Over the years I have created many things I was proud of and thought lovely, but I think my yellow Adamas shawl is my most beautiful creation yet. I’ve always loved looking at intricate shawl designs and put a lot of them on my Ravelry queue, although a little voice called Common Sense told me they were too impractical to warrant the enormous effort any time I considered actually knitting one.
Consequently, the 1 000 metres of yellow laceweight yarn I had bought years ago from a local indie dyer and spinner languished away in my filled-to-the-brim yarn box. I tentatively started random projects with it from time to time, but gave up almost immediately and back it went into the box.
After handing in my master’s thesis and my brain (slowly but surely) stopped being a scrambled, exhausted mess, I found myself yearning for the zen of knitting, the endless repeats that make it compelling to some and utterly boring to others. In short, I needed to knit a laceweight shawl whose pattern is repeated row after row, only increasing but never changing. I decided on the Adamas Shawl by Miriam Felton, because the diamond pattern is a particular favourite of mine.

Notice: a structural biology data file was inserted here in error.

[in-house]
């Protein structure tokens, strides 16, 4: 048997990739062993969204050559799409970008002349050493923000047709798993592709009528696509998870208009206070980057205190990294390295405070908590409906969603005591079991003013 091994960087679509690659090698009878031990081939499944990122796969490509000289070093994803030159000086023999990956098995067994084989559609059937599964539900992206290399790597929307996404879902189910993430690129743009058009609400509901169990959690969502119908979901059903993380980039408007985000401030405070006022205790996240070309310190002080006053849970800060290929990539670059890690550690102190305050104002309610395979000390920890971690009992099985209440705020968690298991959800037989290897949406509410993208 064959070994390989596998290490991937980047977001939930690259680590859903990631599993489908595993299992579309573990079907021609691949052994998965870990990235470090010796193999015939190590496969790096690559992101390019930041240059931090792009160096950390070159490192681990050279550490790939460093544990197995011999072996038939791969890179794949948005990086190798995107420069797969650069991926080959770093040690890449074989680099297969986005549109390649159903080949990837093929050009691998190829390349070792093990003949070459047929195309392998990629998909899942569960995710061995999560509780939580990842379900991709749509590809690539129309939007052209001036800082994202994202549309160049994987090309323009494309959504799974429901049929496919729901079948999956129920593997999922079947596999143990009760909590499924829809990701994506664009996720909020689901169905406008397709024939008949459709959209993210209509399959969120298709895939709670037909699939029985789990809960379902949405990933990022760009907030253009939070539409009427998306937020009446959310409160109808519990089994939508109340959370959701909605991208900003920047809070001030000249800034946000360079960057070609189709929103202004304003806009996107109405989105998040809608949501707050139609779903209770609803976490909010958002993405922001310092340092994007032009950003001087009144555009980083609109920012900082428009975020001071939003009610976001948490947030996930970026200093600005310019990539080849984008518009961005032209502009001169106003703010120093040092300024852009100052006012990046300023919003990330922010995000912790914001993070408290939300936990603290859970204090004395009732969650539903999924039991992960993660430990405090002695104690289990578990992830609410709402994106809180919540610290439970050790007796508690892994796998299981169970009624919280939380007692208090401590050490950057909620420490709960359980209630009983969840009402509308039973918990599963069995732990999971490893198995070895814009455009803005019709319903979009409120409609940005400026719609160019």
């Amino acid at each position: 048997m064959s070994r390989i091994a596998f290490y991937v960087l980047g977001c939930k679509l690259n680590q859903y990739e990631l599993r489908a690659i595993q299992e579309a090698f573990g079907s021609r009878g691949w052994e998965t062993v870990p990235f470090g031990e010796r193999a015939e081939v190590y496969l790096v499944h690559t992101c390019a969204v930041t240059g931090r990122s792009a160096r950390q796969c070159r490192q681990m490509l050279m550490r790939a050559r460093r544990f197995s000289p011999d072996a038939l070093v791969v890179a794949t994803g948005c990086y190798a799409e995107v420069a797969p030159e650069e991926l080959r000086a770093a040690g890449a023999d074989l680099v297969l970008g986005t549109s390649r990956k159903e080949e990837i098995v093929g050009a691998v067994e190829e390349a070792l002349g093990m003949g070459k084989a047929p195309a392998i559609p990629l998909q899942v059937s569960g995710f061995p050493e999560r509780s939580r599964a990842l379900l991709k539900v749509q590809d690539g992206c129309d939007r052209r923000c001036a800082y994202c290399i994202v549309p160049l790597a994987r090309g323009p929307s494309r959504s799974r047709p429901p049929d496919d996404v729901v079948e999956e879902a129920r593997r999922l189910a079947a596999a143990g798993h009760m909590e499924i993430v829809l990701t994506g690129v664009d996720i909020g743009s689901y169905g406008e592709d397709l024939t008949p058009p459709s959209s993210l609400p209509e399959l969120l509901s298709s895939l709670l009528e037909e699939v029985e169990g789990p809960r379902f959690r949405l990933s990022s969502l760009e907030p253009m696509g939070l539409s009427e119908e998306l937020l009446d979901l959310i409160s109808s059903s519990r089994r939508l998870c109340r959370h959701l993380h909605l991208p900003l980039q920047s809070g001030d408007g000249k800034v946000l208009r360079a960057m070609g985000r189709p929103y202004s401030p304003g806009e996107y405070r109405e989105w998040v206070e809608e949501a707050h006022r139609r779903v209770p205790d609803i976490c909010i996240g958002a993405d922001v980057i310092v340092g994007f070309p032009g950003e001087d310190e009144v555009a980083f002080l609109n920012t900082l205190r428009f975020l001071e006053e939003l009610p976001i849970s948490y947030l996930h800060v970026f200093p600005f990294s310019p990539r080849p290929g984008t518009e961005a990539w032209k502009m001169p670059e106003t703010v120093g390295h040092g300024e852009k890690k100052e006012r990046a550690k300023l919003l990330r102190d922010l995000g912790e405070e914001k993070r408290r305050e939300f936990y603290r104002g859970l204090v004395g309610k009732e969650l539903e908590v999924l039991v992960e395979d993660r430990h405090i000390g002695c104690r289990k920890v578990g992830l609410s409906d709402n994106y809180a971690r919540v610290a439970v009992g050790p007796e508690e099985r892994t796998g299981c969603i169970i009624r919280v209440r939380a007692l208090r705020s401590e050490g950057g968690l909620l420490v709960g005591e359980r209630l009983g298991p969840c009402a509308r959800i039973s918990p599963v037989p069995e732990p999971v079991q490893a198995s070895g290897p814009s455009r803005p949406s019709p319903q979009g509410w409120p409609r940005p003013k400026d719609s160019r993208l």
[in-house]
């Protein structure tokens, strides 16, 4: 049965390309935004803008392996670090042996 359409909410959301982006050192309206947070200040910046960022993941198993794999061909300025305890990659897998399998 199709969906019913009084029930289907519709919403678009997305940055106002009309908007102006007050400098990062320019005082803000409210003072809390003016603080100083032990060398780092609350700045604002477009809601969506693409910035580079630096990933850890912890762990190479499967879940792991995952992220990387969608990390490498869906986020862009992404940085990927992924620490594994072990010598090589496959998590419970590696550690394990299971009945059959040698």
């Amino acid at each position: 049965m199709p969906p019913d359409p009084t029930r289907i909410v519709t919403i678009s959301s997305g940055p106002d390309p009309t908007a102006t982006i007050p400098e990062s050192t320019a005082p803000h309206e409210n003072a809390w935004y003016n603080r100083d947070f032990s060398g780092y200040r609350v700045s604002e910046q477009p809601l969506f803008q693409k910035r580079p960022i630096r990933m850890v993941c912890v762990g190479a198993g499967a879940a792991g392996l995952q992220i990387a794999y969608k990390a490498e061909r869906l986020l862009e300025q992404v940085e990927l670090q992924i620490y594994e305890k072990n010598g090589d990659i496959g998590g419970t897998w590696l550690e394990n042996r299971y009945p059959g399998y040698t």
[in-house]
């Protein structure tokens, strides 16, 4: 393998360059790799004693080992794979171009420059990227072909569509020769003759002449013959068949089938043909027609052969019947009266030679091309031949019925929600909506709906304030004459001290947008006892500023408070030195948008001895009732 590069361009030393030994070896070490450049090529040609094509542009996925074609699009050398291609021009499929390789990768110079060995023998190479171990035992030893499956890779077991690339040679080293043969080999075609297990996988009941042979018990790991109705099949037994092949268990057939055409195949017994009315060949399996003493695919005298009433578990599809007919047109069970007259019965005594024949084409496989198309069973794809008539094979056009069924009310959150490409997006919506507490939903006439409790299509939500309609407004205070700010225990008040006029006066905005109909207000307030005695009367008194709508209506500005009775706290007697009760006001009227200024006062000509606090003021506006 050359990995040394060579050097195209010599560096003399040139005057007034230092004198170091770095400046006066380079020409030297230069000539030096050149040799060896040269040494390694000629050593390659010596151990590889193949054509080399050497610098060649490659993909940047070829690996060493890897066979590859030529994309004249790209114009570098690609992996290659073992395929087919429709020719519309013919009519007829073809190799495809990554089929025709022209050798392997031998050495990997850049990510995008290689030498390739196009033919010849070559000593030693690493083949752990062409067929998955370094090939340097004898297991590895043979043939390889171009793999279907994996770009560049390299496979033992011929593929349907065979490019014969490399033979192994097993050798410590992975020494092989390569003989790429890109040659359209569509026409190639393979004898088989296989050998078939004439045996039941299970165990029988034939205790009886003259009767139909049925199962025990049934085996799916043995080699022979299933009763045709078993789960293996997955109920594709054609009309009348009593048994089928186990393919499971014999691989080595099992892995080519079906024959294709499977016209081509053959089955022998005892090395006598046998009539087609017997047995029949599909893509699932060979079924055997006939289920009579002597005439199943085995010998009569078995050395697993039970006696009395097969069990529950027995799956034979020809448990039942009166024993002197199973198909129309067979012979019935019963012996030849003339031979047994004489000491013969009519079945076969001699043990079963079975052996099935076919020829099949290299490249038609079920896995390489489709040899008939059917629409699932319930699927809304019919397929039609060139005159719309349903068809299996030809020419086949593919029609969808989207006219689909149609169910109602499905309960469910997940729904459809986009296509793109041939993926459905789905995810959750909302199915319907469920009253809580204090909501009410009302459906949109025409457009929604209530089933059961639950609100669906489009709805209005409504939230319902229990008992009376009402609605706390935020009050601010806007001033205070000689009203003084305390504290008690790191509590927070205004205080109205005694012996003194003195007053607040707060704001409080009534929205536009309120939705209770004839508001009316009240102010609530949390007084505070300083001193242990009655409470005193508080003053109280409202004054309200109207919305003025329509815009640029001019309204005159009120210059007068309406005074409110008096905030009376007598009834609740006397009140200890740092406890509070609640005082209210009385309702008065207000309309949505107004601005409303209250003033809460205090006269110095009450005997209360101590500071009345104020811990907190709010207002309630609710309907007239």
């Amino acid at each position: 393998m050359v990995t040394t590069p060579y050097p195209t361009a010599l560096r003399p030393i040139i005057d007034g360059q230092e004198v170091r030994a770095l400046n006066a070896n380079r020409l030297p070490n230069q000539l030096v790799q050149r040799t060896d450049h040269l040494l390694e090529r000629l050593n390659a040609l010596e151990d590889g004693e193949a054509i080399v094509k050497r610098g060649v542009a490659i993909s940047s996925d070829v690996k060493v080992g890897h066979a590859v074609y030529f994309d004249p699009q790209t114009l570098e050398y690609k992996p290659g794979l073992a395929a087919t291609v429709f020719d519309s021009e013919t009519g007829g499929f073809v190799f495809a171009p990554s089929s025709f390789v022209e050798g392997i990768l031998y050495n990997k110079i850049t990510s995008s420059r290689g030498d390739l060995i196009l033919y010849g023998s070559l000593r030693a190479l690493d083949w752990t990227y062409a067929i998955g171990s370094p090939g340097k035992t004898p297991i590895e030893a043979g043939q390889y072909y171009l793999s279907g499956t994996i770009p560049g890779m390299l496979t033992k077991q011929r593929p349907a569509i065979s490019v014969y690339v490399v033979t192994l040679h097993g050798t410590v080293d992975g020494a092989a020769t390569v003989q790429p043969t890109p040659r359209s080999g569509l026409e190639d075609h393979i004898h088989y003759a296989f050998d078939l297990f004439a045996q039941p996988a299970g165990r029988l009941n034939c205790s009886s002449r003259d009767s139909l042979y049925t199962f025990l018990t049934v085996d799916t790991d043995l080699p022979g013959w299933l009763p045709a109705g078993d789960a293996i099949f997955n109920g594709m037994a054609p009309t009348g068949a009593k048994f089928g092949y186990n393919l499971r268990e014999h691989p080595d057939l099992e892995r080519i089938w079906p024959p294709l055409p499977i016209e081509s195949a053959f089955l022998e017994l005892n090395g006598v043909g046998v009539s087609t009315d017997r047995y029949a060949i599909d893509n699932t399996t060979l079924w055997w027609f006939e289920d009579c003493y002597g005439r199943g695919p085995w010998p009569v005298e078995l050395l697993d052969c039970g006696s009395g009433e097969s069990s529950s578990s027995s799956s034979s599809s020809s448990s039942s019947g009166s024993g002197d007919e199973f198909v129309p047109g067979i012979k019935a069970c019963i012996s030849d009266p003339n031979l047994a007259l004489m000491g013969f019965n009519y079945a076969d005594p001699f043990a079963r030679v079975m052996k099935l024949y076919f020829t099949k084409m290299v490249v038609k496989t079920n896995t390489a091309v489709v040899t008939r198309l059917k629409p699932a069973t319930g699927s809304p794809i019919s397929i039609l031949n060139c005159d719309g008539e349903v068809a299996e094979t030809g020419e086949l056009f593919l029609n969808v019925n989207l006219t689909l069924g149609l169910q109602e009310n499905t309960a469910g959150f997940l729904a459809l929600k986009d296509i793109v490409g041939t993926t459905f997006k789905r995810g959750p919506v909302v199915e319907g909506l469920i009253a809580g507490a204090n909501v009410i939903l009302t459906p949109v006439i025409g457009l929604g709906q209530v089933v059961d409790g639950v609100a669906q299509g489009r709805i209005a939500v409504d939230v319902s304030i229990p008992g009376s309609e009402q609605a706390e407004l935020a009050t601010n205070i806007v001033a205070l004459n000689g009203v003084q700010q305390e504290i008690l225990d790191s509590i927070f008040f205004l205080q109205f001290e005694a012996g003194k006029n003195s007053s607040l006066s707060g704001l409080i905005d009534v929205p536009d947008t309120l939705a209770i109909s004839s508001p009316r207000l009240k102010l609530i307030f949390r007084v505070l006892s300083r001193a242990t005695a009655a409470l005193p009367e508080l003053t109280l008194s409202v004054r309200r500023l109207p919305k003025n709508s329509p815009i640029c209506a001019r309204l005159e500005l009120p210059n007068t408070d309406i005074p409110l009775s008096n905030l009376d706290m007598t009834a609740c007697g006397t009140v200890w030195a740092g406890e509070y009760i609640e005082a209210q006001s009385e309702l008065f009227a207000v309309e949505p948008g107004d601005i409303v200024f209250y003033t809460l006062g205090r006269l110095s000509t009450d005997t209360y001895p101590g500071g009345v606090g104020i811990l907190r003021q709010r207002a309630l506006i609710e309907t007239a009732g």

It took a few stops and starts and several repeats until I had memorized the pattern, but as the rows grew longer and I became more and more familiar with the pattern, it proved to be the experience of blissful zen I had hoped for. I could already glimpse the pattern’s potential while knitting, a special treat for lace since it usually crumples up in a rather unaesthetic way before blocking.
I suppose there’s a right time for each project – I couldn’t have knitted a sweater with all the changing patterns, picking up stitches and handsewing it entails at that time. Any other time I might have become impatient and bored by so much repetition. But right then and there it gave me joy to see the shawl grow repeat after repeat, more stunning by each knit, purl and yarn over.
As you might have deduced, dear reader, I’m extraordinarily proud of this project. I’ve worn it on evening walks to protect my shoulders and arms from chilly breezes (and to boast about its beauty), but it’s waiting for a special moment to be worn. Incidentally, my official graduation is at some point in the fall … I just need to find a suitable dress that goes with yellow!
Pattern: Adamas Shawl by Miriam L. Felton
Yarn: Drachenwolle Lacegarn (Lace, 100% merino)